The sufferings of slave children dying from starvation after they had crawled to the wells had long been justified in official Church circles, both Catholic and Protestant. The slave trade, said the divines, gave Christians an opportunity of saving the Negro soul. With the blessings then, of both the Moslem and the Christian religions, the trade continued unabated until the British decided to abolish it. The immediate result was that the slave ships, chased by Royal Navy gunboats, crowded on all sail and jettisoned their cargo. In the meantime, the overland caravans continued to plod across he Sahara Desert under the whips of their Moslem masters. In both cases the priests were proved correct. The Africans bound for the Americas were converted to Christianity; those for the Middle East, to Islam.
”To recognise the part played by the Christian churches in the slave trade one should read again the words of Mr. Alpers who writes, inter alia, that the Christians “were aware that to sell their fellow human beings could not be morally justified. Yet the Christian church came forward with excuses for the slave-trade. Many priests themselves carried on slave-trading, especially in Angola, and many others owned slaves in the Americas. The only reason the Catholic church give for its action was that it was trying to save African souls by baptising the slaves. The Protestants were worse, for they did not even make it clear that they accepted that the Africans had a soul. Instead, they supported the view that the African slave was a piece of property like a furniture or a domestic animal. There is no part of the history of Christian church which was more disgraceful than its support of the Atlantic slave-trade.”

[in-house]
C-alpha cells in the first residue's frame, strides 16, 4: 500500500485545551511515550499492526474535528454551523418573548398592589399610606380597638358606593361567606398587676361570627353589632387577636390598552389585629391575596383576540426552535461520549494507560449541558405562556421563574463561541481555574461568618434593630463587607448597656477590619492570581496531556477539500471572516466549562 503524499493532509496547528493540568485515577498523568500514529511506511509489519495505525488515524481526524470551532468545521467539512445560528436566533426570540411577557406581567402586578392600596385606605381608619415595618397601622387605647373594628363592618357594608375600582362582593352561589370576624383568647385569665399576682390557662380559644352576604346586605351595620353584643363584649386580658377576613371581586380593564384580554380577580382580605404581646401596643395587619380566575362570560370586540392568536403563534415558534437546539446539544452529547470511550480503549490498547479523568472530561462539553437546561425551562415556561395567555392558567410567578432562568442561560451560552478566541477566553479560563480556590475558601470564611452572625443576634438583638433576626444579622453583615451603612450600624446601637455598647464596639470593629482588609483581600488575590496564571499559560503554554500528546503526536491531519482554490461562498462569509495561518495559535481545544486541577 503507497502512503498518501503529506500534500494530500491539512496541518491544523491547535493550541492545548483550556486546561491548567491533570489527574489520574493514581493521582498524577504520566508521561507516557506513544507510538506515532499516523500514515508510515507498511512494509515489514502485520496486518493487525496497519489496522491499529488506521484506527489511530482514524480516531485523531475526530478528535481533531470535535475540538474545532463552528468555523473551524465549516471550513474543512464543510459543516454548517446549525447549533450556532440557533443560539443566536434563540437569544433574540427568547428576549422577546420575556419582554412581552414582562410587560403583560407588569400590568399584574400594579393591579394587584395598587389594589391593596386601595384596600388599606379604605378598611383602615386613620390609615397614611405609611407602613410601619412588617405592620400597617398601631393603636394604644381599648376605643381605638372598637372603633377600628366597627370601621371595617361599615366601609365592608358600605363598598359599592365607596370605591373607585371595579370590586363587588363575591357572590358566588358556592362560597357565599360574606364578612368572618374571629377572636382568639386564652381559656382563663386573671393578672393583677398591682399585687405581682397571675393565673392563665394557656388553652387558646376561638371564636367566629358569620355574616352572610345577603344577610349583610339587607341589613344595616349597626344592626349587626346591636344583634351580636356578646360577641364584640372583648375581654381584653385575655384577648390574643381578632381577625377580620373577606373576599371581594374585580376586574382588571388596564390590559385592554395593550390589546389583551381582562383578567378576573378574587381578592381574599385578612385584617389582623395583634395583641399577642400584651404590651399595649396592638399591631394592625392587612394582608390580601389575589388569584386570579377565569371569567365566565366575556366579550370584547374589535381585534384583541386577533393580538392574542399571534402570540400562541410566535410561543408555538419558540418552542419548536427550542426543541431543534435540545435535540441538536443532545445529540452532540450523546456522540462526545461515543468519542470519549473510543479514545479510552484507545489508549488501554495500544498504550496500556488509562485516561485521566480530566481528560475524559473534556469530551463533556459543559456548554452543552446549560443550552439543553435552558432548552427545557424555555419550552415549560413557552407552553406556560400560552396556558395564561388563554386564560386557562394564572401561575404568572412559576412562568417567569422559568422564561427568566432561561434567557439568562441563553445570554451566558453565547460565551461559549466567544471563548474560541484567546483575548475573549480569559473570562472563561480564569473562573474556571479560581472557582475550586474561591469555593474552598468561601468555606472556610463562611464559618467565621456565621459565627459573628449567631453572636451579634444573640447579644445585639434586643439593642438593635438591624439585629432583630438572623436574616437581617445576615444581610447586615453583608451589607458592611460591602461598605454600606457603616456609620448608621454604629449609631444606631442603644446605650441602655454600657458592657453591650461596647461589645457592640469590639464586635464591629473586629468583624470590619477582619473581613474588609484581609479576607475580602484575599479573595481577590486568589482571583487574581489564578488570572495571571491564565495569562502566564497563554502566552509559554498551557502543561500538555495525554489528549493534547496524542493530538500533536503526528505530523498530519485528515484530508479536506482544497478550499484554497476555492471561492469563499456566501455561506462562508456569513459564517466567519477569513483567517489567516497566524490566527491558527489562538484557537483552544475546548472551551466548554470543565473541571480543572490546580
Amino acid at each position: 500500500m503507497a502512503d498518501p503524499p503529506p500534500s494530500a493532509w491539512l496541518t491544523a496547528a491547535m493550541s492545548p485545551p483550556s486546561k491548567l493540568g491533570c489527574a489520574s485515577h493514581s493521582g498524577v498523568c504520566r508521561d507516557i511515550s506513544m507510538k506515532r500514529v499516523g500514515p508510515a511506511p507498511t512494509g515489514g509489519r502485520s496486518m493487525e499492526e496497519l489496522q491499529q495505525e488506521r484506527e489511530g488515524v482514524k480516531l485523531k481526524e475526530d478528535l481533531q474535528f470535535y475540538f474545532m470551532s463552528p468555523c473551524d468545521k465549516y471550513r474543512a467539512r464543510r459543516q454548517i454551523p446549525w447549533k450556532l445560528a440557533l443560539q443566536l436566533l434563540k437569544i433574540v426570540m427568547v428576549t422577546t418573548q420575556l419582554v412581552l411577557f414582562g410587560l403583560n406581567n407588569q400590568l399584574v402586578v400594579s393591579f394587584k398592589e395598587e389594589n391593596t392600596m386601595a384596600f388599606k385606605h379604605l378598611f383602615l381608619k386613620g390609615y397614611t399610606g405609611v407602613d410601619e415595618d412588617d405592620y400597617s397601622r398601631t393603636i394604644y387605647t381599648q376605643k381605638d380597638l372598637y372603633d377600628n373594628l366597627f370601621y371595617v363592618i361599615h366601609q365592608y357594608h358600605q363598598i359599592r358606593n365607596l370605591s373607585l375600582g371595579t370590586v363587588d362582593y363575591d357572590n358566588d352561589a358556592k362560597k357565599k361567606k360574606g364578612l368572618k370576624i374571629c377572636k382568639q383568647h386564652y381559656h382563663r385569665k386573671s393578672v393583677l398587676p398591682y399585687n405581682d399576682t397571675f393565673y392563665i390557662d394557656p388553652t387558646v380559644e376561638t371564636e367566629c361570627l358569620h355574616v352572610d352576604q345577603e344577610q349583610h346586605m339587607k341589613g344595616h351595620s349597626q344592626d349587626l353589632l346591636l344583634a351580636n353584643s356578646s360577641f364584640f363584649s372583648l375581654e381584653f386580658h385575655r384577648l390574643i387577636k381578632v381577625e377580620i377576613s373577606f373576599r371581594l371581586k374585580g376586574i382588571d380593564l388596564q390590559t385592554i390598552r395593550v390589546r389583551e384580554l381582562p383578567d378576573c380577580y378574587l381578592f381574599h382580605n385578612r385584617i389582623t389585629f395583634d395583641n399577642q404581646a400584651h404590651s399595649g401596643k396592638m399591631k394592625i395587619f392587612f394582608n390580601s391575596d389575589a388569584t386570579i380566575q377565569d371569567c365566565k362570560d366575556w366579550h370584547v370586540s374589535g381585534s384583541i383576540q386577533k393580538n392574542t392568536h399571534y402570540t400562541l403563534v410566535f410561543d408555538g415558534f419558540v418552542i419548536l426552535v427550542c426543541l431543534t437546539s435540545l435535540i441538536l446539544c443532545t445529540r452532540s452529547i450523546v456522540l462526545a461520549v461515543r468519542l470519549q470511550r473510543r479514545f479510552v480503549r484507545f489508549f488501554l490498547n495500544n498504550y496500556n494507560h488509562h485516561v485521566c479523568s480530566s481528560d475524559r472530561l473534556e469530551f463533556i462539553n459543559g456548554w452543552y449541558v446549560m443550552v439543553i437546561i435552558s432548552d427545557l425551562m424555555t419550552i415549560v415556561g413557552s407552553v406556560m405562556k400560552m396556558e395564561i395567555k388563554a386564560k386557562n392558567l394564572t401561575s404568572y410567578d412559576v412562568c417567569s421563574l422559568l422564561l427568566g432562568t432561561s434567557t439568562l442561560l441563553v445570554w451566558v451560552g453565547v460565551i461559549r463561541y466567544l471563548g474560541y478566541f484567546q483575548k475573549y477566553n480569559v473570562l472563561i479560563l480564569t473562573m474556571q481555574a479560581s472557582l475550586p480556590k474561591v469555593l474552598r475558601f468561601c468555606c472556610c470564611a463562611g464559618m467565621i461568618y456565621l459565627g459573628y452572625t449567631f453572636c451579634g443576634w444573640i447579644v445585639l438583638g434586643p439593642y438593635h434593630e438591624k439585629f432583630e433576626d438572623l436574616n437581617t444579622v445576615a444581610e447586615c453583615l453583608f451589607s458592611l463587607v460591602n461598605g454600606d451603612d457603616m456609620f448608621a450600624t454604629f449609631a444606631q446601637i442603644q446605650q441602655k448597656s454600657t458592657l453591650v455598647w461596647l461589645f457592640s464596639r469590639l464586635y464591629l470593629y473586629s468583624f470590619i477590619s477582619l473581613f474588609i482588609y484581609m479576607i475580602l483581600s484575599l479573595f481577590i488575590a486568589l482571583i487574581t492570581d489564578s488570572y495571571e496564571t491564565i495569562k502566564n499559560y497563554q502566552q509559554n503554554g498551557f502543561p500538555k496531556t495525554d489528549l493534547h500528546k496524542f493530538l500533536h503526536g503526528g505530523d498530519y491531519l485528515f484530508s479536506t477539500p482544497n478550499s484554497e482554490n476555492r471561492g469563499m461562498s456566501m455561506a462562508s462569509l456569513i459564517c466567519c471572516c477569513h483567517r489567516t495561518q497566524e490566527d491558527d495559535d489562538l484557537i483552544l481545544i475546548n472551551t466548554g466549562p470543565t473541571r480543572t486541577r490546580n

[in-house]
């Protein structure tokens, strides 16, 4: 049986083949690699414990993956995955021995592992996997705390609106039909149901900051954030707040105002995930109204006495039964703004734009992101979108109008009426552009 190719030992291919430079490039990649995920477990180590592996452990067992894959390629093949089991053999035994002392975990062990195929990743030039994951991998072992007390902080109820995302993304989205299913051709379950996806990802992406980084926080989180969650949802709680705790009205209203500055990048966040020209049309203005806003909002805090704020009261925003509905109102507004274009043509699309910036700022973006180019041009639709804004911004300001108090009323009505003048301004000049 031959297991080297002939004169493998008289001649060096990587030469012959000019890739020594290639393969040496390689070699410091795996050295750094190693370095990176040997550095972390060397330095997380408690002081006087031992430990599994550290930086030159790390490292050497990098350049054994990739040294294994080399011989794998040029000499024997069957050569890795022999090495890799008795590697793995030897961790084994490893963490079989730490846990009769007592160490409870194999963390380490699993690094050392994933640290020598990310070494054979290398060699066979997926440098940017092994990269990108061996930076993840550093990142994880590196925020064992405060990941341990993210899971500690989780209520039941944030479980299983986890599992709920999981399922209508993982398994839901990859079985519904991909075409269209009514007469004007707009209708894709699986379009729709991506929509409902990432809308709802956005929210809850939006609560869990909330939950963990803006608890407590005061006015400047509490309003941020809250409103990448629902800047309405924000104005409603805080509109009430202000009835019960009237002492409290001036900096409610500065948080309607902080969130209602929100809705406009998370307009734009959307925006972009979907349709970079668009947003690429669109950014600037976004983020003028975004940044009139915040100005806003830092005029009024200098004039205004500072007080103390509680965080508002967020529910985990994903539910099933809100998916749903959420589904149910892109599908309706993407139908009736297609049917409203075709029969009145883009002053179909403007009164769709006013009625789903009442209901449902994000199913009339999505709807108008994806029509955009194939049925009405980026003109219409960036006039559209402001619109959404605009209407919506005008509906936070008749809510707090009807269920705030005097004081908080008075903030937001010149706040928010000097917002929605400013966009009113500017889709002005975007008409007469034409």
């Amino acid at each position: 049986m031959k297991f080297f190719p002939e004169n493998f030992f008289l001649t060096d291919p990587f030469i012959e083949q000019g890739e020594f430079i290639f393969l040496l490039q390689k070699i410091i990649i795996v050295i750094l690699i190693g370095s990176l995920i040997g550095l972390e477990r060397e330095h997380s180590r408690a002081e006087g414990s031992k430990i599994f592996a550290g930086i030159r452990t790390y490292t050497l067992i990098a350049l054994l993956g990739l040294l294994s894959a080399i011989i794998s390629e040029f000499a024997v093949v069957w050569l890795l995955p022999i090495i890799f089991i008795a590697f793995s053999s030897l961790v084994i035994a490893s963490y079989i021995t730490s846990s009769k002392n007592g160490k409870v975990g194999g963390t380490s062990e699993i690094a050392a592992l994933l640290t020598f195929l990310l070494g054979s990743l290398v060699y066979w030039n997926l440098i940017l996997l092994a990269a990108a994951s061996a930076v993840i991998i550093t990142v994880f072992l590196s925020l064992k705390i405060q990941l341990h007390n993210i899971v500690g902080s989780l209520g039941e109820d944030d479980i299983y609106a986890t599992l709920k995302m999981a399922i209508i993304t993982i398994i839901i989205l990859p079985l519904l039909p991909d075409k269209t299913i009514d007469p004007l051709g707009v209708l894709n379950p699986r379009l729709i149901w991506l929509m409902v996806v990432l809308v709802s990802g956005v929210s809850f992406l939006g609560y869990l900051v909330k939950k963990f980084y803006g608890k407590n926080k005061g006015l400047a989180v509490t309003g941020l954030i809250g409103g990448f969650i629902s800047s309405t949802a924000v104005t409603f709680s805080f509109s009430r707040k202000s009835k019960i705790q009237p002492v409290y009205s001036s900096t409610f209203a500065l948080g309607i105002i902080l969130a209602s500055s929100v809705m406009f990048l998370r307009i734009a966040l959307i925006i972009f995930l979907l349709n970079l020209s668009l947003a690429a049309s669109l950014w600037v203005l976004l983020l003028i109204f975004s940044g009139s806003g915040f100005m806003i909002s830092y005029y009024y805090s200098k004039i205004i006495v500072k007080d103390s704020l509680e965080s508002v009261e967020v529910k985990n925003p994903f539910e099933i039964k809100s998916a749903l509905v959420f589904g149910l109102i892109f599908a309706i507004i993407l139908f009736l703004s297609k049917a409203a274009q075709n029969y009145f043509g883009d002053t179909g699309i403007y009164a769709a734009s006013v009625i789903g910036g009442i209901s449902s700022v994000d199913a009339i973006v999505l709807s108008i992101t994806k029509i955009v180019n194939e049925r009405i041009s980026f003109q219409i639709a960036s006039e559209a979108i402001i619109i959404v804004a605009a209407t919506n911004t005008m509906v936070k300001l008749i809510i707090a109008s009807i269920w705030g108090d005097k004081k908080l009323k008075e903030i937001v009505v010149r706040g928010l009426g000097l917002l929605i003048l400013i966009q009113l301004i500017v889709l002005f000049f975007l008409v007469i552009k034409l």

The arguments of James Boswell have already been quoted where he emphasises that slavery was an institution sanctioned in all ages by God and that to abolish slavery would be to shut the gate of mercy on mankind! ”
- ”Sometimes they even tried to escape or suicide: The suicide could be individual or collective: the collective suicide was not rare. To escape was more difficult because the slaves were supervised day and night. The slaves had different jobs: some worked in sugar plantations, gold mines or in the coffee plantations. In Africa, 40% of the captured blacks died during the displacement up to the coast, and other 10% or 20% where they were housed, in the port, before embarks. The slaves’ “traffickers” set up a net of agents called pumbeiros. They brought slaves at these big markets called pumbos (market where they changed slaves for products).–”
”In the course of time sensation writers came up on the surface of society, and by way of originality they condemned almost every measure and person of the past. “Emancipation was a mistake;” and these fast writers drew along with them a large body, who would fain be slaveholders themselves. We must never lose sight of the fact that though the majority perhaps are on the side of freedom, large numbers of Englishmen are not slaveholders only because the law forbids the practice. In this proclivity we see a great part of the reason of the frantic sympathy of thousands with the rebels in the great Black war in America…..This is a den of the worst kind of slave-traders; those whom I met in Urungu and Itawa were gentlemen slavers: the Ujiji slavers, like the Kilwa and Portuguese, are the vilest of the vile. It is not a trade, but a system of consecutive murders; they go to plunder and kidnap, and every trading trip is nothing but a foray. Moené Mokaia, the headman of this place, sent canoes through to Nzigé, and his people, feeling their prowess among men ignorant of guns, made a regular assault but were repulsed, and the whole, twenty in number, were killed. Moené Mokaia is now negotiating with Syde bin Habib to go and revenge this, for so much ivory, and all he can get besides.( Dr. David Livingstone, 1869 )